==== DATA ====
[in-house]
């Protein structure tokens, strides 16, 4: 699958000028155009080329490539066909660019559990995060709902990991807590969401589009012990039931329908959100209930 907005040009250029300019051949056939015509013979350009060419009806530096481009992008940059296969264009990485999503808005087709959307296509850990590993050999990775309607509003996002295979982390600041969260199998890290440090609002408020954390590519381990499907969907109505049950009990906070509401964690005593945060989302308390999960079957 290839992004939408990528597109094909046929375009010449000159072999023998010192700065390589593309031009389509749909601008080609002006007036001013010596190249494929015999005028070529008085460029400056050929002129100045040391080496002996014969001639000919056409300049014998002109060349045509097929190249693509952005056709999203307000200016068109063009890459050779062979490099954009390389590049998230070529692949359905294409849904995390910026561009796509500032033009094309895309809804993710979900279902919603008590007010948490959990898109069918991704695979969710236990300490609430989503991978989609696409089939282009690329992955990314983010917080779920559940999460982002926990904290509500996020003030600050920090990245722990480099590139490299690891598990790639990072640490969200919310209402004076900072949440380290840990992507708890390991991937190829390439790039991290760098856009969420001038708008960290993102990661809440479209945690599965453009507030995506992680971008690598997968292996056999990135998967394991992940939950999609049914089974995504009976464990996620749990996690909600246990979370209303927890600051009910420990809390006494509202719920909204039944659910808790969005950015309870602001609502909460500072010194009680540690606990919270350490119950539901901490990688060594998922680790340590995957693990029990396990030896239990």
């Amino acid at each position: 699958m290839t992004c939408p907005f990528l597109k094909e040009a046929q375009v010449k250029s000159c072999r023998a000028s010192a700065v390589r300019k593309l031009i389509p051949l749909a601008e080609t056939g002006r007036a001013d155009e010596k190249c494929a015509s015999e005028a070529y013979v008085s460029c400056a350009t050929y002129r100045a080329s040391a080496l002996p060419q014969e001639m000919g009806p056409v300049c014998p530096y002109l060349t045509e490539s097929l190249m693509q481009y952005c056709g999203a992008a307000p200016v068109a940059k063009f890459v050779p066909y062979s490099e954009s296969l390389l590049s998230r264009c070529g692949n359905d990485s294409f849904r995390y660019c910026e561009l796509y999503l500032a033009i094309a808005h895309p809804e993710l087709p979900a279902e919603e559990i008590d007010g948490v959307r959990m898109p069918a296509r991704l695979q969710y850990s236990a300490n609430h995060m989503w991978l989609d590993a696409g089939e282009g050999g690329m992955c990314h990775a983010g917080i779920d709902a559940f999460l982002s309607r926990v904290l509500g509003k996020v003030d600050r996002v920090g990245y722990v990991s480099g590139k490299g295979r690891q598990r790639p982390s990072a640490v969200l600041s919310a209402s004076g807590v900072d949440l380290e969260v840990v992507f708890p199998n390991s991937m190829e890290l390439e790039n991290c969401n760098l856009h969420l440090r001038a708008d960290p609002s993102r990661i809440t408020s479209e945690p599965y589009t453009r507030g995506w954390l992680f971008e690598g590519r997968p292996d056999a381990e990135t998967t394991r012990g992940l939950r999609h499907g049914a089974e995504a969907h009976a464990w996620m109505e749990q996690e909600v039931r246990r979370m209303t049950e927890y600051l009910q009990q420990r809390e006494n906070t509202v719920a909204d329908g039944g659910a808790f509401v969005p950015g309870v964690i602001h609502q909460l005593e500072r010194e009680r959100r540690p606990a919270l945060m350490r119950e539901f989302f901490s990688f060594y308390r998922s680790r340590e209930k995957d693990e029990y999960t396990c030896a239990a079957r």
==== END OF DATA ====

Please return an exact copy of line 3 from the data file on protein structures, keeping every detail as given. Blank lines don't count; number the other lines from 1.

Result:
């Amino acid at each position: 699958m290839t992004c939408p907005f990528l597109k094909e040009a046929q375009v010449k250029s000159c072999r023998a000028s010192a700065v390589r300019k593309l031009i389509p051949l749909a601008e080609t056939g002006r007036a001013d155009e010596k190249c494929a015509s015999e005028a070529y013979v008085s460029c400056a350009t050929y002129r100045a080329s040391a080496l002996p060419q014969e001639m000919g009806p056409v300049c014998p530096y002109l060349t045509e490539s097929l190249m693509q481009y952005c056709g999203a992008a307000p200016v068109a940059k063009f890459v050779p066909y062979s490099e954009s296969l390389l590049s998230r264009c070529g692949n359905d990485s294409f849904r995390y660019c910026e561009l796509y999503l500032a033009i094309a808005h895309p809804e993710l087709p979900a279902e919603e559990i008590d007010g948490v959307r959990m898109p069918a296509r991704l695979q969710y850990s236990a300490n609430h995060m989503w991978l989609d590993a696409g089939e282009g050999g690329m992955c990314h990775a983010g917080i779920d709902a559940f999460l982002s309607r926990v904290l509500g509003k996020v003030d600050r996002v920090g990245y722990v990991s480099g590139k490299g295979r690891q598990r790639p982390s990072a640490v969200l600041s919310a209402s004076g807590v900072d949440l380290e969260v840990v992507f708890p199998n390991s991937m190829e890290l390439e790039n991290c969401n760098l856009h969420l440090r001038a708008d960290p609002s993102r990661i809440t408020s479209e945690p599965y589009t453009r507030g995506w954390l992680f971008e690598g590519r997968p292996d056999a381990e990135t998967t394991r012990g992940l939950r999609h499907g049914a089974e995504a969907h009976a464990w996620m109505e749990q996690e909600v039931r246990r979370m209303t049950e927890y600051l009910q009990q420990r809390e006494n906070t509202v719920a909204d329908g039944g659910a808790f509401v969005p950015g309870v964690i602001h609502q909460l005593e500072r010194e009680r959100r540690p606990a919270l945060m350490r119950e539901f989302f901490s990688f060594y308390r998922s680790r340590e209930k995957d693990e029990y999960t396990c030896a239990a079957r």